As GIS technology continues its diffusion throughout the county, an increasing amount of Information Technology staff time is being devoted to supporting the expanding network and installed user base. Included under the technical support umbrella are responsibilities for system administration, database administration, documentation, data distribution, end-user consultation and training, and application programming.
System administration includes tasks such as installing new software and upgrades, managing user accounts and hardware devices, performing systematic back-up of all file systems and on-demand data restoration, configuring new hardware devices, monitoring connectivity and processing for maximum efficiency, managing application licensing and print queues, and troubleshooting problems.
Operating system and application software upgrades must be managed carefully because each brings with it enormous change. Users benefit from new features and enhanced functionality but they suffer the pains of installation and reconfiguration. Routines that previously worked flawlessly sometimes no longer work at all. Programs and procedures must be modified accordingly.
Each new user and device added to the network has an impact. Each device possesses a unique hardware/software configuration that must be evaluated for its ability to run GIS software and integrate correctly. A review of other software applications currently installed and drives being utilized must be performed to avoid conflicts.
Database structure and administration
The county's GIS data are stored in a central database residing on the ArcSDE GIS Database Server. Thus, any user on the GIS network may view countywide geographic data from a common source. This centralized "data warehouse" provides an efficient and secure means of maintaining the GIS data.
Centralized database administration using ArcSDE makes GIS information readily accessible online for query purposes to all users on the network. Each data layer may be easily updated by its owner but is protected from inadvertent change or deletion while in the hands of a casual user. The data are more available while at the same time more protected than ever before.
One of the most important and often overlooked aspects of keeping a system running is the documentation of the database as well as system administration procedures.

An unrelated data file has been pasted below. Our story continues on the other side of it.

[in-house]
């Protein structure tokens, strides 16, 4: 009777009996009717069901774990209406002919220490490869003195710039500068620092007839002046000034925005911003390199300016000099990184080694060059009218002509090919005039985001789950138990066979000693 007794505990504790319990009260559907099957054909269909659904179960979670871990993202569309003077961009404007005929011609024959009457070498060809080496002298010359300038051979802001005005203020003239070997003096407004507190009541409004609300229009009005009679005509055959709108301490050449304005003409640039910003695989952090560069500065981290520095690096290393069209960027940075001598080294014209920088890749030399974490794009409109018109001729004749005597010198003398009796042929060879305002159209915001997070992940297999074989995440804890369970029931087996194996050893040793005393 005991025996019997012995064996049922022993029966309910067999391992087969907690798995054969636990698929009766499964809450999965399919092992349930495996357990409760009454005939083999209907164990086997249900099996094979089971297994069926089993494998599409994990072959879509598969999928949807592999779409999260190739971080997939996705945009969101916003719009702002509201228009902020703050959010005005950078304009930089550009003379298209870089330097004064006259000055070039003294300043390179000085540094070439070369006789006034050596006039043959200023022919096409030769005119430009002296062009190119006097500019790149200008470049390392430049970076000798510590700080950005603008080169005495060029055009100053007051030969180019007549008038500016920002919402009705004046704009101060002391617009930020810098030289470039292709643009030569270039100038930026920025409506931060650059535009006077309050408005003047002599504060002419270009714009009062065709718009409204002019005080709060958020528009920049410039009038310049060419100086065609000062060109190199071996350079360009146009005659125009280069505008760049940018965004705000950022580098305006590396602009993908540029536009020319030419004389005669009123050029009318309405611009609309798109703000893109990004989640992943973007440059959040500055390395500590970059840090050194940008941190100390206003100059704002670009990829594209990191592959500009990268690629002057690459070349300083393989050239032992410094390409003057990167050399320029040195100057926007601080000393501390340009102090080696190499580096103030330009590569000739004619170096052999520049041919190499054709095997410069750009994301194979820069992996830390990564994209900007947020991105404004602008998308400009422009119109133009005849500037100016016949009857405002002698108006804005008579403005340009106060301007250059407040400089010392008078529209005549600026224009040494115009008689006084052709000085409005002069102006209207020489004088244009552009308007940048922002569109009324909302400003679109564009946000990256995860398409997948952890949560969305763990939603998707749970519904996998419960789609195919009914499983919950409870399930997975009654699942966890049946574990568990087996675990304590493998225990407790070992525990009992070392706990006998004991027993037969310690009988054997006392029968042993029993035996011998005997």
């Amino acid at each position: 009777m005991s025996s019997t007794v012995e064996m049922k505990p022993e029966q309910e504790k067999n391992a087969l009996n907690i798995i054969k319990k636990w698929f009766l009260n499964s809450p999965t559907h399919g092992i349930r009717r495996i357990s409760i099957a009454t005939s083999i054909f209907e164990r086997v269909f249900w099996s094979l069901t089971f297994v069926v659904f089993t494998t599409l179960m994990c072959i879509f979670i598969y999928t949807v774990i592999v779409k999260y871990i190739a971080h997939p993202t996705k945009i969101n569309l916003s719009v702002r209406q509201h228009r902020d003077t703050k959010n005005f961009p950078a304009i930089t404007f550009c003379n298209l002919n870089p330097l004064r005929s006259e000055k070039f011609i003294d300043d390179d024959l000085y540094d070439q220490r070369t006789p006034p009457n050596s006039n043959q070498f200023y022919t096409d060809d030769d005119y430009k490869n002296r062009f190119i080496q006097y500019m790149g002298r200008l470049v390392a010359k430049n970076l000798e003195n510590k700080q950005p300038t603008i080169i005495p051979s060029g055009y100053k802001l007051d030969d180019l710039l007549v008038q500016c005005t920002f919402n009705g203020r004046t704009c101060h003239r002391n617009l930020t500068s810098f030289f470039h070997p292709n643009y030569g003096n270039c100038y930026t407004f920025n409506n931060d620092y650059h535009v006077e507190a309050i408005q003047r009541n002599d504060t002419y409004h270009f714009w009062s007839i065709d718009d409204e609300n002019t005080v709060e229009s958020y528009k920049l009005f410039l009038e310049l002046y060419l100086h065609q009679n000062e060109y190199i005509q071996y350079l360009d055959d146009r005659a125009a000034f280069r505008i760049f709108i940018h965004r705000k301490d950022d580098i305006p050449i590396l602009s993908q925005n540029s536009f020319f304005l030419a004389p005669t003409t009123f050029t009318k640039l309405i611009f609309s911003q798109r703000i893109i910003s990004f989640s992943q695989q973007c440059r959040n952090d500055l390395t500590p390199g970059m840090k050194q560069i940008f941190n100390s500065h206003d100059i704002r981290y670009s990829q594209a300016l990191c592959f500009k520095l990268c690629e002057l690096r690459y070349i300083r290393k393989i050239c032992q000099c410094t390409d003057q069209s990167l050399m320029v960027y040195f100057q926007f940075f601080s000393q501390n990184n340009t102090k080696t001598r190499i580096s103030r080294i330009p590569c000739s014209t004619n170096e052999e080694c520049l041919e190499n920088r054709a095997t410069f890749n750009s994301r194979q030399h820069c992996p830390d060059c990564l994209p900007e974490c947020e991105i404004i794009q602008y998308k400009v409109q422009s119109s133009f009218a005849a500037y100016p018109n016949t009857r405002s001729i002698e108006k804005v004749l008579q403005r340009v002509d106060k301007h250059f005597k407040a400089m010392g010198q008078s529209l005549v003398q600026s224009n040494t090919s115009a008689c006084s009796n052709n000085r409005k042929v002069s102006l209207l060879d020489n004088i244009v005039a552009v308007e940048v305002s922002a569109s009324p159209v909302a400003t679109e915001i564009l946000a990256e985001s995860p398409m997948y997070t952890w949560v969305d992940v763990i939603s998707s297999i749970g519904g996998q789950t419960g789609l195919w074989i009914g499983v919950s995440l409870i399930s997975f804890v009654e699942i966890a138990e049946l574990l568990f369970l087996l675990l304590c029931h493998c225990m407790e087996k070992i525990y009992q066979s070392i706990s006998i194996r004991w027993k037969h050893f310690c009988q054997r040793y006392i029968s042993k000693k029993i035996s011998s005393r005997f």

The GIS Data Dictionary provides documentation on all datasets housed in the central GIS data warehouse. Designed to assist the user in navigating through the GIS database, it includes links to metadata for each layer in the database. A layer bibliography and a detailed description (metadata) of each individual data layer comprise the bulk of the document.
System documentation is thorough as well. Subsequent to each hardware and software upgrade, system administration procedures are checked and updated as required. System documentation also includes daily operational procedures such as the methods to monitor print queues and system processes, problem resolution logs, backup and restore logs, and system guidelines such as adding and removing users or equipment to the network.
Many federal, state, and local agencies as well as private sector parties seek data from Volusia County. A number of partnerships have been developed whereby data have been freely exchanged among agencies. Municipal datasets were provided to Volusia County cities initiating their own GIS programs, giving them the opportunity to jump start their own GIS programs. This allowed data standards to be established which will ensure compatibility between County and City systems.
Volusia County makes its digital data available for download via the Internet and through our public library system.
Training and consulting
GIS staff provides in-house staff training and consults on proposals for integration of GIS with other enterprise systems such as the Public Works Lucity system and Growth Management’s AMANDA system. View our latest training schedule.
Our GIS software is capable of being customized using the Python programming language and is enhanced with a variety of add-ins such as Hazus-MH, X-Tools, and Publisher for ArcGIS. Another area of concentration for GIS programmers is that of internet-based interactive mapping applications. Currently, Volusia County GIS maintains several of these interactive maps.